This is an update as of April 8th, 2020.
We are analyzing the existing available data on daily deaths caused by the SARS-CoV2 virus and use that in conjunction with certain simple models to predict the evolution of the disease in certain geographical areas. You can read the full introduction here.
One more state is added to the analysis, Pennsylvania. It is still quite early in the outbreak, but it shows signs that it can pick up a lot soon.
All the analysis, including the plots, is moved to the generalized logistic model. This is a skewed model, the parameter α, captures the skewness of the outbreak. A value of α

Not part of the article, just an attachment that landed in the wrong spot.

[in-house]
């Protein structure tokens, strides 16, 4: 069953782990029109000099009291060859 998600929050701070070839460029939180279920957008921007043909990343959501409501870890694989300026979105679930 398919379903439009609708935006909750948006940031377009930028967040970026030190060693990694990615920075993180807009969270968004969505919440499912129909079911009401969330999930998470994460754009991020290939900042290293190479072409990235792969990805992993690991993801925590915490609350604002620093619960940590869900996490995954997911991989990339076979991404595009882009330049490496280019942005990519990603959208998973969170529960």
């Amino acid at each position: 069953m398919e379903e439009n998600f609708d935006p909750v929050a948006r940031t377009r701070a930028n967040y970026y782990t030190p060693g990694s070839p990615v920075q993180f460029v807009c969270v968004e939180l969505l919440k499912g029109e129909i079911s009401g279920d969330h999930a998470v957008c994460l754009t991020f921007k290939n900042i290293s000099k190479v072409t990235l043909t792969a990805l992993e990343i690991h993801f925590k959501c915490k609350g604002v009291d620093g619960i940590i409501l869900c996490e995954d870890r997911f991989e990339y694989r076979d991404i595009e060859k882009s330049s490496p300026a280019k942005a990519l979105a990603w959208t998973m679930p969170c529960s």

> 1 means the model is right skewed.
It’s day 44 and most regions are passed the peak of the outbreak.
The b is replace with the speed of outbreak in the table, which is the inverse of the number of days between the time that c/10 people die (10% of the total number of dead) and c/2 people die (50% of the number of dead). It is more representative than just b in this case.
One more region is added named SF and it contains the daily deaths in NYC during the Spanish flu outbreak of 1918. SARS compares quite well with the Spanish flu.
Value of α slightly higher than the Spanish flu (2.5 to 3 versus 1.71) where the SARS-Cov2 outbreak is more mature (Italy and Spain). The speed of the outbreak of the Spanish flu is very similar to the speed of outbreak of SARS-Cov2
Generalized Logistic Fit
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